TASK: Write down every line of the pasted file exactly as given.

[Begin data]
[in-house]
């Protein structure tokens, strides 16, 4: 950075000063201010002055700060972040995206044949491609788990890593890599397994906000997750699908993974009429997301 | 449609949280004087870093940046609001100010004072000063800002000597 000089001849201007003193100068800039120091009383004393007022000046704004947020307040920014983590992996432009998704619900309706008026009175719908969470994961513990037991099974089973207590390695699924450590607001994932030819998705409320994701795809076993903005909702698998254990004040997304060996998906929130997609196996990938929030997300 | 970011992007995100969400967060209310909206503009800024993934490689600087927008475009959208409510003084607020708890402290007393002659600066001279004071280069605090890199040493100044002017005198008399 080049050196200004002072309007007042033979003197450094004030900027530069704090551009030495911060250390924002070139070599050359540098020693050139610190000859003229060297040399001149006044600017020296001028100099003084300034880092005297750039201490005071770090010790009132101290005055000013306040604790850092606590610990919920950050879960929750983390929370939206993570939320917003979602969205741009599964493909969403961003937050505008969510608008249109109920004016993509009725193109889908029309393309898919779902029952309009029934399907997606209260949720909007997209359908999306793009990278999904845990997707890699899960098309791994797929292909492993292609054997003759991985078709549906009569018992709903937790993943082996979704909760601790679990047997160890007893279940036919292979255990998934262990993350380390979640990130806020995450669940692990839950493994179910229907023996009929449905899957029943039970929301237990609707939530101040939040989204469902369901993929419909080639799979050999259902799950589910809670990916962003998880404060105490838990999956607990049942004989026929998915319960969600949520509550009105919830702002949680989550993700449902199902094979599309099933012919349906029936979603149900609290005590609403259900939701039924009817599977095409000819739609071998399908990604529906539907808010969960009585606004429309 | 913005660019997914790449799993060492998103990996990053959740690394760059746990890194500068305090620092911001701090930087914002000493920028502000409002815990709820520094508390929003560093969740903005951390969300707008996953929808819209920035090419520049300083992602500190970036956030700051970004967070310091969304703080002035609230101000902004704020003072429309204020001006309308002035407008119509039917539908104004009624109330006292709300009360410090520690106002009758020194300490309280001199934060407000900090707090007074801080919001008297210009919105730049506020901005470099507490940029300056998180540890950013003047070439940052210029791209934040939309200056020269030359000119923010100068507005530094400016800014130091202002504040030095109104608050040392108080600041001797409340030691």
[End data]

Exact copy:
[in-house]
């Protein structure tokens, strides 16, 4: 950075000063201010002055700060972040995206044949491609788990890593890599397994906000997750699908993974009429997301 | 449609949280004087870093940046609001100010004072000063800002000597 000089001849201007003193100068800039120091009383004393007022000046704004947020307040920014983590992996432009998704619900309706008026009175719908969470994961513990037991099974089973207590390695699924450590607001994932030819998705409320994701795809076993903005909702698998254990004040997304060996998906929130997609196996990938929030997300 | 970011992007995100969400967060209310909206503009800024993934490689600087927008475009959208409510003084607020708890402290007393002659600066001279004071280069605090890199040493100044002017005198008399 080049050196200004002072309007007042033979003197450094004030900027530069704090551009030495911060250390924002070139070599050359540098020693050139610190000859003229060297040399001149006044600017020296001028100099003084300034880092005297750039201490005071770090010790009132101290005055000013306040604790850092606590610990919920950050879960929750983390929370939206993570939320917003979602969205741009599964493909969403961003937050505008969510608008249109109920004016993509009725193109889908029309393309898919779902029952309009029934399907997606209260949720909007997209359908999306793009990278999904845990997707890699899960098309791994797929292909492993292609054997003759991985078709549906009569018992709903937790993943082996979704909760601790679990047997160890007893279940036919292979255990998934262990993350380390979640990130806020995450669940692990839950493994179910229907023996009929449905899957029943039970929301237990609707939530101040939040989204469902369901993929419909080639799979050999259902799950589910809670990916962003998880404060105490838990999956607990049942004989026929998915319960969600949520509550009105919830702002949680989550993700449902199902094979599309099933012919349906029936979603149900609290005590609403259900939701039924009817599977095409000819739609071998399908990604529906539907808010969960009585606004429309 | 913005660019997914790449799993060492998103990996990053959740690394760059746990890194500068305090620092911001701090930087914002000493920028502000409002815990709820520094508390929003560093969740903005951390969300707008996953929808819209920035090419520049300083992602500190970036956030700051970004967070310091969304703080002035609230101000902004704020003072429309204020001006309308002035407008119509039917539908104004009624109330006292709300009360410090520690106002009758020194300490309280001199934060407000900090707090007074801080919001008297210009919105730049506020901005470099507490940029300056998180540890950013003047070439940052210029791209934040939309200056020269030359000119923010100068507005530094400016800014130091202002504040030095109104608050040392108080600041001797409340030691």